State ties steep costs to illegal immigration

A report that put the public cost at up to $188 million a year brought harsh reaction from immigrant advocates and signaled a key issue in 2006.
Conrad Defiebre, Star Tribune

Last update: December 9, 2005 at 8:06 AM

A new government report that pegs the public cost of illegal immigration in Minnesota at up to $188 million a year was released Thursday, setting the stage for what could be a divisive and pivotal debate in next year's legislative session and election campaign.

The report was commissioned by Gov. Tim Pawlenty, who so far has offered no policy proposals related to it. But he and his chief spokesman indicated that such initiatives may not be long in coming.

"Many communities across Minnesota and the country have concerns regarding illegal immigration," the Republican governor said in a news release.

"We need to remember that we are a nation of immigrants and we should support immigration that is legal and orderly," he said. "Unfortunately, the current system is neither and needs to be reformed."

Spokesman Brian McClung added that the administration would have legislative proposals for consideration next year. Meanwhile, he said, Pawlenty is conducting "listening sessions" with a cross-section of Minnesotans, including immigrants.

Reaction from some immigrant advocates was swift and not at all positive.

"It's playing to racism, basically," said Rep. Karen Clark, DFL-Minneapolis. " ... I think it is a desperate move. I'm very sad that Governor Pawlenty would go in this direction again."

She recalled that a controversial TV ad calling for specially marked driver's licenses for foreign visitors energized Pawlenty's lagging gubernatorial campaign in 2002. "It really put him over the top," she said. "But it became a basis for harassment of people and gave us no protection against terrorism."

Pawlenty first hinted a policy move on illegal immigration after President Bush addressed the issue last week. Two days later, Pawlenty visited Worthington in southwest Minnesota, a city of 11,000 with a large immigrant population, to discuss the issue with community leaders. This week he held a similar session in Rochester, another city with many immigrants.

"We have heard a broad variety of concerns about education, health care, housing and law enforcement," McClung said. "You cannot justify the current chaotic immigration system by saying it provides cheap labor. It creates an underground economy and opens people up to exploitation."

Thursday's report was produced by the Department of Administration, whose commissioner, Dana Badgerow, called its findings "alarming."

It estimated the number of illegal, or undocumented, immigrants in Minnesota at 80,000 to 85,000, more than the numbers in at least 20 other states. An estimated 17,000 of their children cost public schools $146 million to $158 million to educate in 2004, and another $30 million went to costs for subsidized health care and incarceration for crime, the report said. "In addition, illegal immigrants arguably displace American workers, which contributes to lost jobs and wages," it said.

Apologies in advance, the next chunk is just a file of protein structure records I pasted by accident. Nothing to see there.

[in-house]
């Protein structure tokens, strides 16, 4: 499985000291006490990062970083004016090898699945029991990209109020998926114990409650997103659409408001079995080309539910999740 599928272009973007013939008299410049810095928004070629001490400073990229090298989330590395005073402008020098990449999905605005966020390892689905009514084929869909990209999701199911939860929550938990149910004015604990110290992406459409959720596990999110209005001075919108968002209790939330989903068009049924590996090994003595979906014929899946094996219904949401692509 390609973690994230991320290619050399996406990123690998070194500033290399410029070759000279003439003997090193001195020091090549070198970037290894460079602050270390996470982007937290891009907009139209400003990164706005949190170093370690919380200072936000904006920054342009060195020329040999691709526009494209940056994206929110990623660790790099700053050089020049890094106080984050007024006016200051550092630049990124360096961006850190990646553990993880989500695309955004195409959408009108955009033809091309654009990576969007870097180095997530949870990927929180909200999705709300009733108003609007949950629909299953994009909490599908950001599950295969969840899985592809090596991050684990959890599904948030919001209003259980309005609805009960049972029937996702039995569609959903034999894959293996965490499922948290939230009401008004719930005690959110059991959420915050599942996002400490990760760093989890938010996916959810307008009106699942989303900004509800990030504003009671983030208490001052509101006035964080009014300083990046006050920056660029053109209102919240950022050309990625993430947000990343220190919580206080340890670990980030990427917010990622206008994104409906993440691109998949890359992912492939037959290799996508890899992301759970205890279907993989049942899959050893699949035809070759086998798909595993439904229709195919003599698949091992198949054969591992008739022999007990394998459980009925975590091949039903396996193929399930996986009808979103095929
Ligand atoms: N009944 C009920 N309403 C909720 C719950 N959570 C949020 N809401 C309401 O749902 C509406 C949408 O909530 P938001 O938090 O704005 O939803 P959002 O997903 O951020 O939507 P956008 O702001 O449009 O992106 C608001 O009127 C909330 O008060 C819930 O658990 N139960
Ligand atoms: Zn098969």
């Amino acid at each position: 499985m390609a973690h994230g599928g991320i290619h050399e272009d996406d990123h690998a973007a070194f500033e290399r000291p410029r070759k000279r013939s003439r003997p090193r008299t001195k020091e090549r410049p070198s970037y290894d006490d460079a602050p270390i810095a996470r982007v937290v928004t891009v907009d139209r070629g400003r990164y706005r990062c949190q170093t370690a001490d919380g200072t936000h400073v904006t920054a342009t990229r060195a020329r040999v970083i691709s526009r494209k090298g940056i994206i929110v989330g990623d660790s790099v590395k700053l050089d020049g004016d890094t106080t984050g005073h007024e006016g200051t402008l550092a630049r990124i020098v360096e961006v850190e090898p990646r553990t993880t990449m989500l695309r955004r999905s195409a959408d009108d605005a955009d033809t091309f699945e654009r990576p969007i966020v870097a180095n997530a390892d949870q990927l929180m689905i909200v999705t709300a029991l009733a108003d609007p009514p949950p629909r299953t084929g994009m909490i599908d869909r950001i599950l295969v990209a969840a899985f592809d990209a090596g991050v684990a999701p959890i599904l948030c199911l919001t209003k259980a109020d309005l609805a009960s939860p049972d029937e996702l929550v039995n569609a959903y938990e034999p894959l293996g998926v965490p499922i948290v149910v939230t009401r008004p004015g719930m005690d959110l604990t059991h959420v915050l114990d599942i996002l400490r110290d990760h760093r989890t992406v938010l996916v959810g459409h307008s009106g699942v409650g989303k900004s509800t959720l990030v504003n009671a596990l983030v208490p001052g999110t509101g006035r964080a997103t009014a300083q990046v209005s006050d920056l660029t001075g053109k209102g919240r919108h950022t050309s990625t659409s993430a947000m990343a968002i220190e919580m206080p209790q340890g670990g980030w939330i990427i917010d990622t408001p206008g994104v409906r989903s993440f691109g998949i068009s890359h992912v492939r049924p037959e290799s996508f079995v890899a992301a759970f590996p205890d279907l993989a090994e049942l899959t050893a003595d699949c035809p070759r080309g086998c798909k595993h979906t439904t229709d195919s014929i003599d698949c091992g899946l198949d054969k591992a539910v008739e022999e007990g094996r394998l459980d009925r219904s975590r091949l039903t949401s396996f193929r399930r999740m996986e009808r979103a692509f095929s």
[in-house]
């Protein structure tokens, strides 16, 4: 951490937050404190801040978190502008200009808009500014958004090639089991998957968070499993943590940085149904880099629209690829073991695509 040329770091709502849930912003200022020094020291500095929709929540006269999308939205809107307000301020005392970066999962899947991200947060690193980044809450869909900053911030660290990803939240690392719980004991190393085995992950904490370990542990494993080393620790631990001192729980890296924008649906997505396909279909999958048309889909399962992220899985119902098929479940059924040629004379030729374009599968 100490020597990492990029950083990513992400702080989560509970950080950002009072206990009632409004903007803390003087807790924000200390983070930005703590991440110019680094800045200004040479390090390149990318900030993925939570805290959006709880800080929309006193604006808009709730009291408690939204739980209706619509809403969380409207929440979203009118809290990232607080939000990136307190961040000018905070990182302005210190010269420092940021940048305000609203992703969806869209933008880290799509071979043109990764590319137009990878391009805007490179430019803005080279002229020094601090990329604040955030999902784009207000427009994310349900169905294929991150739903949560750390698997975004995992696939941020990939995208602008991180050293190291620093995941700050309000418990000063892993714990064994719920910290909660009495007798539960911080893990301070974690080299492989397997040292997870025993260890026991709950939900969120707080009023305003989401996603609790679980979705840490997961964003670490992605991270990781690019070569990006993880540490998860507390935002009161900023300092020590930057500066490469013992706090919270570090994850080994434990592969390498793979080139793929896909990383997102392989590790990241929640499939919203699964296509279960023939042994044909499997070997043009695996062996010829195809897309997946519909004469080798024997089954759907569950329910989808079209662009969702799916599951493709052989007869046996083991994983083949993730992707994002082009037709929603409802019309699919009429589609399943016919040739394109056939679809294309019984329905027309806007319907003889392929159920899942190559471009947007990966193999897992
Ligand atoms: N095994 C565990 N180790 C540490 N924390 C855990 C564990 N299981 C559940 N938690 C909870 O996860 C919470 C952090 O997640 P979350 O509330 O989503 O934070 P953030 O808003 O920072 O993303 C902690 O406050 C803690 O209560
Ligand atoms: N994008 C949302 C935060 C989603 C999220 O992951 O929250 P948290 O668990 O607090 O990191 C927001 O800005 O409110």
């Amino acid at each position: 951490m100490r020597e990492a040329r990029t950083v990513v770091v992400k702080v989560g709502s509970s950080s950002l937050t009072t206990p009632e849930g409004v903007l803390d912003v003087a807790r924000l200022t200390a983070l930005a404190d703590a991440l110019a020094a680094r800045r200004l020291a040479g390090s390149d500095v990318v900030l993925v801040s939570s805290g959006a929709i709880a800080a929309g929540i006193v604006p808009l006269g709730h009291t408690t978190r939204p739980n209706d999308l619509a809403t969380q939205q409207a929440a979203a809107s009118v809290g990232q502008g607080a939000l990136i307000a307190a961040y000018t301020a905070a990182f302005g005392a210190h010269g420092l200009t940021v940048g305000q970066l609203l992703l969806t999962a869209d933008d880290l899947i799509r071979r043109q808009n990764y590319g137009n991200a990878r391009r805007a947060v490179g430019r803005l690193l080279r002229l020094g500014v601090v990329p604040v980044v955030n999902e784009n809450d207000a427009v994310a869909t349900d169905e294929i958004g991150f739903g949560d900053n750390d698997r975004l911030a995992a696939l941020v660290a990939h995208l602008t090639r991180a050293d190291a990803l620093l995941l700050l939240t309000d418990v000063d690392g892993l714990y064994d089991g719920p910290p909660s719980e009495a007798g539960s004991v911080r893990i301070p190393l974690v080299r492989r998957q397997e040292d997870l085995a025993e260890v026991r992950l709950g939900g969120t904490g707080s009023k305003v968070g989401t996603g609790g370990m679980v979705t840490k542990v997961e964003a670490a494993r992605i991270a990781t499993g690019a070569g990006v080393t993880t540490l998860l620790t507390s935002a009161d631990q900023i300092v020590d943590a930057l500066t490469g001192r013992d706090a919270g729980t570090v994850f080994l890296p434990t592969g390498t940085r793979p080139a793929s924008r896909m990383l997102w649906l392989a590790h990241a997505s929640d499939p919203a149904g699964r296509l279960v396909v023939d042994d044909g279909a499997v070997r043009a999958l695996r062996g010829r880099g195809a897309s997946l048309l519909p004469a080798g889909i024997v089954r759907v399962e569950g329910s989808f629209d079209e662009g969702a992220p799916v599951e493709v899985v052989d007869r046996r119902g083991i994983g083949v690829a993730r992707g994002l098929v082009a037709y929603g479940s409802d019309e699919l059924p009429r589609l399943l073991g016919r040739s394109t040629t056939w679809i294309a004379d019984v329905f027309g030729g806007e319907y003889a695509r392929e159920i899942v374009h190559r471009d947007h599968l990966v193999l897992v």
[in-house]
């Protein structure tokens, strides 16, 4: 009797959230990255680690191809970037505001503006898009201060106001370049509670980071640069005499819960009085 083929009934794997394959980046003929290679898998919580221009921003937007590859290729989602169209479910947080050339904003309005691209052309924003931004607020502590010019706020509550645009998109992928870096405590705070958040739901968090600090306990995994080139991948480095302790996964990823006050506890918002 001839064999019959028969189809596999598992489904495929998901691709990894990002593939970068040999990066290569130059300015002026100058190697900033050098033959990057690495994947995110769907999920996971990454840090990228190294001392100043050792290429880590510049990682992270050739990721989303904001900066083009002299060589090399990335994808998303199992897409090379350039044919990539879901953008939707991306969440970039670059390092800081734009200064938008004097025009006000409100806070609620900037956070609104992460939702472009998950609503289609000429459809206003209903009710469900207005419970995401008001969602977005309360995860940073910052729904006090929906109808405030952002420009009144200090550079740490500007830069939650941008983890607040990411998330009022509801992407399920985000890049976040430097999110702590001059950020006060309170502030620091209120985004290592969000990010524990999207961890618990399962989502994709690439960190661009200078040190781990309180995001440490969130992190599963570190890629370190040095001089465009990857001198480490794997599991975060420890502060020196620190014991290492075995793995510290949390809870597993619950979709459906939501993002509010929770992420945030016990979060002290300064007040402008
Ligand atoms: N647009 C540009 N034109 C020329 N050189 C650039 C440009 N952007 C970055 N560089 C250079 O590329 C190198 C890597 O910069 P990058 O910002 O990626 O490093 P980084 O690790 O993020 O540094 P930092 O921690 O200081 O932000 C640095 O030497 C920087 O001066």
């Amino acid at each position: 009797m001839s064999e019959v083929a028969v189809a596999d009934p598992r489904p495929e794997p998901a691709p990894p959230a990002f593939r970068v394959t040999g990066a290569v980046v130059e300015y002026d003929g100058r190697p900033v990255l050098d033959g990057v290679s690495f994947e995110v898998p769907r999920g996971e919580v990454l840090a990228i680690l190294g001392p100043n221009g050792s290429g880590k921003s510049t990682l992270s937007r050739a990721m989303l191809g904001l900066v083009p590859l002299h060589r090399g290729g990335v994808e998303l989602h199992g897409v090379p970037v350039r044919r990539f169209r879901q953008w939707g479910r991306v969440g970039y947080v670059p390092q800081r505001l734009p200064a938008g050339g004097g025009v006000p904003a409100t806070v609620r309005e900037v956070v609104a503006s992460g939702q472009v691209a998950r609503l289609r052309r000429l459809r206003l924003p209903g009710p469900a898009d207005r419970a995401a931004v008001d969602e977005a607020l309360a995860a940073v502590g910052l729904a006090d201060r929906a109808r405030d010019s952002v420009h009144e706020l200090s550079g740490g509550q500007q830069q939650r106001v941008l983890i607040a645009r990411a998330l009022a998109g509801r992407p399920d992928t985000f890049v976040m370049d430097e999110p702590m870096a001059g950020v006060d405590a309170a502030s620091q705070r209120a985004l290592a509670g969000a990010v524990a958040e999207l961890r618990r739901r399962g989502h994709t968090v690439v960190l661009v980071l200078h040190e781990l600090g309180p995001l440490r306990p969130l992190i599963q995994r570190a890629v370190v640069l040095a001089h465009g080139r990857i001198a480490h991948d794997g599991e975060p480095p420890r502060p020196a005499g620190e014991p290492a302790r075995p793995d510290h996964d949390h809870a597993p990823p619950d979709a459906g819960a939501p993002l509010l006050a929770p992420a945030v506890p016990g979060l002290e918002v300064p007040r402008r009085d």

The report gave no recommendations but noted that legislatures across the country considered nearly 300 bills on immigrant issues this year and passed 47 new laws. "In contrast, the Minnesota Legislature gave very little consideration to the issue during the 2005 session," it added.

Clark, however, cited one such debate this year: a House Republican's bill to offer resident college tuition rates to illegal immigrants. Nine states have adopted that policy, the report said. But Clark said Pawlenty's office blocked the proposal. The report said analysts projected no added cost to the state from the proposal but the report did note a study showing such costs in another state.

McClung declined to comment on Clark's account.

Immigrant contributions

Legislation adopted in 2003 barred illegal immigrants from most health and welfare assistance, except emergency and pregnancy services, to which the report attributed an annual cost of $17.3 million. And the Department of Corrections estimated a cost of $12.8 million for imprisoning 501 illegal aliens in the year ended June 30.

An unknown portion of those costs is offset by taxes paid by illegal immigrants, the report said. About 8,000 file state income tax returns; many others don't, but taxes deducted from their paychecks remain in state coffers.

Focusing on illegal immigrants' costs without counting their contributions doesn't make sense, said Jared Erdmann, co-director of Hacer, a Hispanic research organization in the University of Minnesota's Humphrey Institute of Public Affairs. He said a Hacer study estimated the buying power of Latinos, believed to make up the bulk of illegals in Minnesota, at $3.1 billion. Migrants, both legal and illegal, have revitalized entire neighborhoods, he added.

Miguel, 35, an undocumented construction worker from Mexico living in Minneapolis whose last name was withheld for privacy reasons, said illegal immigrants contribute to the state economy.

"It doesn't make any sense worrying how much it costs for us to be here," he said Thursday. "We just come to work hard. We're just trying to survive."

Staff Writers Jean Hopfensperger and Myron P. Medcalf contributed to this report.